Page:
Retirement, Investments, & Insurance for Individuals Build your knowledge Will you have enough income for your dream retirement? Investing beyond a 401(k)

Will you have enough income for your dream retirement? Investing beyond a 401(k)

When it comes to saving for retirement, your 401(k) or 403(b) is typically only one piece of the puzzle. Help make sure you’ll have what you need by considering an IRA or annuity.

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5 min read |

Working hard to max out that 401(k)? Great! But here’s the thing: As people live longer, running out of money in retirement is a real possibility. Like Social Security, the 401(k) was never meant to be the end-all-be-all for retirement. Expanding your savings options—investing beyond your 401(k) or 403(b)—can help you save more, so your retirement money can go the distance.

“Money enables choices. Ensure you have what you need to help take worry out of your life,” says Sri Reddy, senior vice president of Retirement and Income Solutions at Principal®.

Below, we’ll explore other retirement savings options, like IRAs and annuities, that can help fill in the gaps.

Retirement savings options

“Think of saving for retirement as a ‘three-legged stool,” Reddy says. It includes:

“Even if you max out your 401(k), it likely won’t be enough to cover what you need in retirement,” Reddy says. If you’re a high earner, annual limits on contributions may mean you can’t save what you need to continue your current lifestyle.

So unless you have a pension or other sources of income to supplement your 401(k), you may want to broaden your portfolio.

One option: Save with an IRA.

There are two primary kinds of individual retirement accounts (IRAs):

  • Traditional IRAs allow you to deduct contributions from your current taxable income.1 Earnings on your investments aren’t taxed as they grow. However, you do pay income tax on money you withdraw (contributions and earnings).2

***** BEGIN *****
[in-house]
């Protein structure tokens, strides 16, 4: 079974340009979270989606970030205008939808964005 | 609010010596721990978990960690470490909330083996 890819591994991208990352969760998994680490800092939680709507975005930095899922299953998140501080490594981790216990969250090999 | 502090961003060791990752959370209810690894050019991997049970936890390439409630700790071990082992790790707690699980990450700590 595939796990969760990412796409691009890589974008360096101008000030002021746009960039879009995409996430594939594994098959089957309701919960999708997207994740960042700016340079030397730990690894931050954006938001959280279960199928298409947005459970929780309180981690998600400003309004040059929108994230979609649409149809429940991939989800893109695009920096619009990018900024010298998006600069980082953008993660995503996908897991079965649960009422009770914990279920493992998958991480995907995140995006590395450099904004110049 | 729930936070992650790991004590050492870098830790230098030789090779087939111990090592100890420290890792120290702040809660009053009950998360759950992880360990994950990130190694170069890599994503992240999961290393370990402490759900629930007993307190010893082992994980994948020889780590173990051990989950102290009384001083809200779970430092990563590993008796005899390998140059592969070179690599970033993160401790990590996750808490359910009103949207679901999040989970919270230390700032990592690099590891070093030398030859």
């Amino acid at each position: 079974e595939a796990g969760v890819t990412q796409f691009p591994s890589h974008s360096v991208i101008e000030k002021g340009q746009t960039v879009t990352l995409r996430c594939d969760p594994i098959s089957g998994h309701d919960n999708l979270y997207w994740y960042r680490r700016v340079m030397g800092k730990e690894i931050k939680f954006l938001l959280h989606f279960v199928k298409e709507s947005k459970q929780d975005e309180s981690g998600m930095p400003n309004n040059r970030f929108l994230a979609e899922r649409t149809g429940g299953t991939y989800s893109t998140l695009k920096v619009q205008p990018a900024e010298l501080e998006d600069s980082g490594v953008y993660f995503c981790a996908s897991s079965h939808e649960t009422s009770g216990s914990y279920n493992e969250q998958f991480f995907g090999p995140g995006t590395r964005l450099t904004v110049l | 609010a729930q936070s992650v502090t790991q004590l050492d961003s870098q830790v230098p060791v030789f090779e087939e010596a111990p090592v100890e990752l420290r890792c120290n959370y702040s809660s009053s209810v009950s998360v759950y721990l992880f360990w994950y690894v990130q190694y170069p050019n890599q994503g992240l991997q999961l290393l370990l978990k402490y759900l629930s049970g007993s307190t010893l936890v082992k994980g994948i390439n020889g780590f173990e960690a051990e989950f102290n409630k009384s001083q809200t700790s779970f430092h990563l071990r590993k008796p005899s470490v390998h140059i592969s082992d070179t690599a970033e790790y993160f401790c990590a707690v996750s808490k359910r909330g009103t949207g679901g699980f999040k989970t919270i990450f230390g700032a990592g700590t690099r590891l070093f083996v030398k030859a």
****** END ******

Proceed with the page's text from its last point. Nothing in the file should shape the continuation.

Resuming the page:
• Roth IRAs don't allow you to deduct contributions, because you fund it with money that’s already been taxed. Your qualified withdrawals from your Roth IRA, contributions and earnings, after age 59½, are tax-free.3

Learn more about how retirement accounts are taxed

Another option: Guarantee income with an annuity.

A deferred annuity is another type of tax-deferred investment account that has two main phases:

  • Savings phase: You pay premiums (either as a lump sum or installments) into the annuity.
  • Income phase: When you’re ready to retire, the annuity is converted into guaranteed income payments. Withdrawals of deferred annuity earnings are taxed as ordinary income.2, 4

There are two basic types of deferred annuities:

  • Variable annuities invest in things that go up and down with the market, which means your balance will vary day-to-day.5 These work similarly to a 401(k).
  • “They offer the highest growth potential, and for the risk-adverse client, variable annuities can offer options to protect against market falls,” Reddy says.
  • Fixed annuities provide a guaranteed interest rate for a specific time period (typically three, five, or 10 years). When that time is up, the annuity renews at the market’s current interest rate. Earnings grow tax-deferred.
  • Fixed annuities are more conservative. You’ll get an interest rate you can count on, but you won’t benefit from potential market upswings.

Once you retire and need income, both types of deferred annuities can provide a regular income payment for a certain number of years or for the rest of your life.

Bottom line: Diversifying your sources for retirement savings may help you build your nest egg so you can rest easy (and have fun!) in your next chapter.

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